Water resources development in the Sesan, Sre Pok, Sekong

Mekong-Cuulong Blog

Sesan, Sre Pok, and Sekong basins with existing, under construction, and proposed dam locations.

The Sesan, Sre Pok, and Sekong basins (3Ss) straddle Cambodia, Vietnam, and Lao PDR, and have been targeted for rapid development of hydropower.  Understanding the impact of flow changes due the operation of cascading dams is critical to address transboundary issues, including power generation and potential alteration of downstream ecosystem productivity.

The Sesan, Sre Pok and Sekong river basins (3Ss) are located in the south eastern part of the Mekong Basin and have a total drainage area of 78,650 km2. The 3Ss straddle Cambodia (33%), Lao PDR (29%), and Viet Nam (38%). The Sre Pok and Se San rivers flow from the Central Highlands of Viet Nam through Cambodia and join with Sre Kong, which flows from Annamite mountain in Lao PDR about 40 km before merge with the Mekong River mainstream at Stung Treng. Annual rainfall over the basin varies from 1,100-3,800 mm, with the higher rainfall intensities occurring in the Highlands of Lao PDR and Viet Nam. Annual flow at the outlet is about. Annual discharge from the 3Ss represents approximately 17-20% of total annual flows of the Mekong mainstream (91,000 mcm or an average of 2,886 m3/s), making it the largest tributary contribution to the Mekong basin and therefore of significant importance.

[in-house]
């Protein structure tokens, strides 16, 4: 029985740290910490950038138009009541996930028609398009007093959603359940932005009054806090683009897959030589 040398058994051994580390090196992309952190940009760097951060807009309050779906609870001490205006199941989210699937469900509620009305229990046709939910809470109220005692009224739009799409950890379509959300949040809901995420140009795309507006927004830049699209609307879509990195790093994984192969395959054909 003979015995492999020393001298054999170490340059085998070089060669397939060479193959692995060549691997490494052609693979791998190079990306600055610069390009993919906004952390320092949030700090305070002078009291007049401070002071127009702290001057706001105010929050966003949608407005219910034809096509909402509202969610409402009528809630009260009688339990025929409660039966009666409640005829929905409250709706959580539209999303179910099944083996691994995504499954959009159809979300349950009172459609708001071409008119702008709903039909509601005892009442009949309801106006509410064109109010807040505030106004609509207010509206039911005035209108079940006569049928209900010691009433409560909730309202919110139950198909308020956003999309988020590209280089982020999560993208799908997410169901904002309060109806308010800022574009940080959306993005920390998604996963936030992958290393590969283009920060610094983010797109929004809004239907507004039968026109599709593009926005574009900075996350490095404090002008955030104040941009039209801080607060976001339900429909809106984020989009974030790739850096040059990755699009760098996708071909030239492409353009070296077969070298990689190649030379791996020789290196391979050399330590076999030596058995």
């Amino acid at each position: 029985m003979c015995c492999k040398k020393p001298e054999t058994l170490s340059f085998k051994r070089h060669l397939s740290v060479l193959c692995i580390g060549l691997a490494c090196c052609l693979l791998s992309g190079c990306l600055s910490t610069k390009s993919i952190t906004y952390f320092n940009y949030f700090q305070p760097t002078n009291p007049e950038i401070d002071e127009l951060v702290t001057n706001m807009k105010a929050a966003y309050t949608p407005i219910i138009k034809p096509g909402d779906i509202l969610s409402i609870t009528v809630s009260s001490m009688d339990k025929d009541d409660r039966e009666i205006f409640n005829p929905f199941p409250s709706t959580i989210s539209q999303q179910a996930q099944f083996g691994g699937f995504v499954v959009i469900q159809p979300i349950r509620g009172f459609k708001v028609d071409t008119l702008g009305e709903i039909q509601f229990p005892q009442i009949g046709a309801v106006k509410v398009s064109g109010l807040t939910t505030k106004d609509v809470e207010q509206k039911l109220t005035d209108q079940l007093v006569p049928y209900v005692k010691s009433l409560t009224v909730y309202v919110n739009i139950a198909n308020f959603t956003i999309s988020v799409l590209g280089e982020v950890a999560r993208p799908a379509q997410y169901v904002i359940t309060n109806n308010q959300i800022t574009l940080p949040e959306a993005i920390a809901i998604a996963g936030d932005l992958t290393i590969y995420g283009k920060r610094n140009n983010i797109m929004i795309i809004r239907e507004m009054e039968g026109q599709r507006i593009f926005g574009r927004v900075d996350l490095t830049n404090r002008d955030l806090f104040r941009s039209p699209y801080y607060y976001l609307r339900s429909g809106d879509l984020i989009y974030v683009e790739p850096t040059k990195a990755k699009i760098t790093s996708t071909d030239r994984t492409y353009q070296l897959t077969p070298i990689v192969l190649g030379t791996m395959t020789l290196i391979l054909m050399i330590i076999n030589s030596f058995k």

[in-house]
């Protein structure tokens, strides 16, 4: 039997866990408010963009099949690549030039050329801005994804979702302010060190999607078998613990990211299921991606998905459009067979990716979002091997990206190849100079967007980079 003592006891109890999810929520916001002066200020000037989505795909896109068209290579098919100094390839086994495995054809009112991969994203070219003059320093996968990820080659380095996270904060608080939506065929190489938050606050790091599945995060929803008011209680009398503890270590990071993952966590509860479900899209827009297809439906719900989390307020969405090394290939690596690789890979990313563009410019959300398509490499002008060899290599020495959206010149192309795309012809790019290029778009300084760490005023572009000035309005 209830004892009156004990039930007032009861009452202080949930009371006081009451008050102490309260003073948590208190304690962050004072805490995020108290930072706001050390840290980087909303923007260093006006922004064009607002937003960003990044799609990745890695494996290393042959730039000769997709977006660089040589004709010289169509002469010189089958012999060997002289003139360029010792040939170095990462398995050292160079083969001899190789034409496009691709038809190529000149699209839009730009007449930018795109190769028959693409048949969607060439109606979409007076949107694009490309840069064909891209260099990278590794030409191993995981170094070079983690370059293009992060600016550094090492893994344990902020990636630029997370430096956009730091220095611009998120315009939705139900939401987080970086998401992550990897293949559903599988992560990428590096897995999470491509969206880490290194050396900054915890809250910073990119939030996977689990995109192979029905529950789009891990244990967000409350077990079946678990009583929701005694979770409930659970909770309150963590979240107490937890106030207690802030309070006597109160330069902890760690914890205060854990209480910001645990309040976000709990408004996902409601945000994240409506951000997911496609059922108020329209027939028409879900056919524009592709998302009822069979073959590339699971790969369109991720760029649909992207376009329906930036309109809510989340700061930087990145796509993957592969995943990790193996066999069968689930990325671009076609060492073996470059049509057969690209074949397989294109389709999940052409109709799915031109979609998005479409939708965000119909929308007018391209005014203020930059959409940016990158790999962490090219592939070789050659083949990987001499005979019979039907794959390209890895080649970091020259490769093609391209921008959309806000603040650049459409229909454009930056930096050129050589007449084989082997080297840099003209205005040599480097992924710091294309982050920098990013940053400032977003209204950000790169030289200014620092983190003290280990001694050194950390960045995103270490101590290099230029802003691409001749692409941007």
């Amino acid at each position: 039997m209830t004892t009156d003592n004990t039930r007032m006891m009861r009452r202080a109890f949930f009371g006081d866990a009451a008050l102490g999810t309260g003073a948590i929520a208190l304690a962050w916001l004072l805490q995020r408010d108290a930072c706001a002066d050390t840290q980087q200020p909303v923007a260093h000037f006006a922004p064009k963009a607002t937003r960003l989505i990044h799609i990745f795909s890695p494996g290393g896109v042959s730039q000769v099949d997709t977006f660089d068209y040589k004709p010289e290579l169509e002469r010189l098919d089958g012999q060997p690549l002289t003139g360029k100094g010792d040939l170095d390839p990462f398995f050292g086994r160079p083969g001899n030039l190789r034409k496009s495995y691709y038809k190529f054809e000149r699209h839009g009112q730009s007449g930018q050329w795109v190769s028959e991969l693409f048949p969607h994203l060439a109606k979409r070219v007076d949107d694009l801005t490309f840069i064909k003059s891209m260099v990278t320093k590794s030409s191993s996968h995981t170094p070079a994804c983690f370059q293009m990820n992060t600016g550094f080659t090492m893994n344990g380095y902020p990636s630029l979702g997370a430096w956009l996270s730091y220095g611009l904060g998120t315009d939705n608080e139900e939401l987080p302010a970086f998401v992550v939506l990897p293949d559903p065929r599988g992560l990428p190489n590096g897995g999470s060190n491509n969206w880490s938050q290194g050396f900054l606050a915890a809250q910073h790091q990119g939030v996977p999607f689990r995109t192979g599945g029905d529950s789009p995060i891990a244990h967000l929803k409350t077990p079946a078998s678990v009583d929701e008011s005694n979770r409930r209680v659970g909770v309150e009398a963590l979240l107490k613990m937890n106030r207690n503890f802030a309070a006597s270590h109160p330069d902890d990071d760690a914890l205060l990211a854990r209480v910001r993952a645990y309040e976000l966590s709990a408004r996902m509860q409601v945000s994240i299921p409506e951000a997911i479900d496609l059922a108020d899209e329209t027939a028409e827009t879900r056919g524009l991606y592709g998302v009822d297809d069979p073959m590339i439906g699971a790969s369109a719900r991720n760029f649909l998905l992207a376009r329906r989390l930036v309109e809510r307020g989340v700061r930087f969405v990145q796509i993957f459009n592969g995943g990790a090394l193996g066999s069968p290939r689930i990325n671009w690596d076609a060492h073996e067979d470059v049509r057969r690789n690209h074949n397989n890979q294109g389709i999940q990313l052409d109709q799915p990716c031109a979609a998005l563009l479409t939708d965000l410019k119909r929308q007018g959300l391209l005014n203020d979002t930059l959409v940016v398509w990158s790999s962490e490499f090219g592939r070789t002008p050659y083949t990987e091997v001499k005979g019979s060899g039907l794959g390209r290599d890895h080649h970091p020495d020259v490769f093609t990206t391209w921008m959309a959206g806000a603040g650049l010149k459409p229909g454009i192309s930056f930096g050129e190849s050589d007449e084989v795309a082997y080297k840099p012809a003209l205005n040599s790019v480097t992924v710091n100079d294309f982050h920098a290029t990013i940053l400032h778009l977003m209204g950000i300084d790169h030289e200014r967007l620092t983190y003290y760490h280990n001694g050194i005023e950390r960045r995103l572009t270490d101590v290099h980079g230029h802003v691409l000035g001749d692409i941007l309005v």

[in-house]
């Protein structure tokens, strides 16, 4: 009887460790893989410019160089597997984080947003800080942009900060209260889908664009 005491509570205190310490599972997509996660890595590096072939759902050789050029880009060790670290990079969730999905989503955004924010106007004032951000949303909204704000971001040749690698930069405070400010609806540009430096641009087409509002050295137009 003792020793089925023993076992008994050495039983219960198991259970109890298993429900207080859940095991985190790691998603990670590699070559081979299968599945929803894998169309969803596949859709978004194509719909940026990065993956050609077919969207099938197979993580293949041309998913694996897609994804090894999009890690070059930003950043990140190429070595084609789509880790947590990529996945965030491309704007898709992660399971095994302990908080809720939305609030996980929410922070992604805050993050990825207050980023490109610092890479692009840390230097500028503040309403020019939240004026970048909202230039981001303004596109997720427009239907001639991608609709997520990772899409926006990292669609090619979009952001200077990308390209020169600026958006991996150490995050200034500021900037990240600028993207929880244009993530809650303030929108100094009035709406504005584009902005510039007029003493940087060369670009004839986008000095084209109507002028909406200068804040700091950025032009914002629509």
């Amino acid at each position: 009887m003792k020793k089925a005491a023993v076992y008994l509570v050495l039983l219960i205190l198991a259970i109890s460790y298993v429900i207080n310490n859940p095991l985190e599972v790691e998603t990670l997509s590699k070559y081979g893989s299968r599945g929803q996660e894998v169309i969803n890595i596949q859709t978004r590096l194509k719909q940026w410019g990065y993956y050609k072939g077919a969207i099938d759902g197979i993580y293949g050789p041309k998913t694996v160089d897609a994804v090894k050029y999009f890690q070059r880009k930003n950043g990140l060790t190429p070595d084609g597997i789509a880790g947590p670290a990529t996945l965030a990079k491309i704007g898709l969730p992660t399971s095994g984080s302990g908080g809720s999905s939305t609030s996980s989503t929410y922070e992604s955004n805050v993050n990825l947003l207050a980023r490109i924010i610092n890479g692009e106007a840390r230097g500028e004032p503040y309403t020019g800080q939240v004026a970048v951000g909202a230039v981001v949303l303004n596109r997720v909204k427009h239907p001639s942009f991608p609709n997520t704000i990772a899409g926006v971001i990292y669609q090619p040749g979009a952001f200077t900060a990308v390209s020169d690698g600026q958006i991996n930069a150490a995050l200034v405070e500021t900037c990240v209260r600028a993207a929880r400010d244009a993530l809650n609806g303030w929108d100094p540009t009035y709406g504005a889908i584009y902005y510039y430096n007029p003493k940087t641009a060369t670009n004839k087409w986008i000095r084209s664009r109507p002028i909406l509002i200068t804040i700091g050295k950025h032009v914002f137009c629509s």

The 3S basin area also has important aquatic biodiversity and provides ecosystem services through habitat for migrating fish (rapids, deep pools and sand bars).  National protected areas cover about 20% of the basin. There are also significant Important Bird Areas which have high biodiversity value.

Over 2 million people live in Viet Nam part while in Lao PDR and Cambodia there are only 260,000 and 230,000 people, respectively. Most people in Lao PDR and Cambodia  still live close to the river system and remain highly depend on natural resources and ecosystem services while the Central Highlands of Viet Nam have a dense population and are undergoing a rapidly accelerating development.

The impact of dam development along the 3Ss and dam operation scenarios were modelled with the HEC-HMS (Hydrological Modelling System), SWAT, and HEC-ResSim (Reservoir Simulation) models to quantify the magnitude of potential changes to water flows and levels. Simulations were conducted on a daily time step.

An overview of results from some of our modelling efforts were presented at the Stimson Center in August, 2011.  The video interview and powerpoint presentation can be seen here:

http://www.stimson.org/video/interview-with-dr-tom-cochrane/

 Associated journal publication:

Arias, M.E., Piman, T., Lauri, H., Cochrane, T.A., Kummu, M. (2014) Dams on Mekong tributaries as significant contributors of hydrological alterations to the Tonle Sap Floodplain in Cambodia. Hydrological and Earth System Sciences Discussion 11, 2177-2209. doi:10.5194/hessd-11-2177-2014.

Piman, T., Cochrane, T.A., Arias, M.E., Green, A., and Dat, N.D. (2013) Assessment of Flow Changes from Hydropower Development and Operations in Sekong, Sesan and Srepok Rivers of the Mekong Basin.  Journal of Water Resources Planning and Management, ASCE,  http://dx.doi.org/10.1061/(ASCE)WR.1943-5452.0000286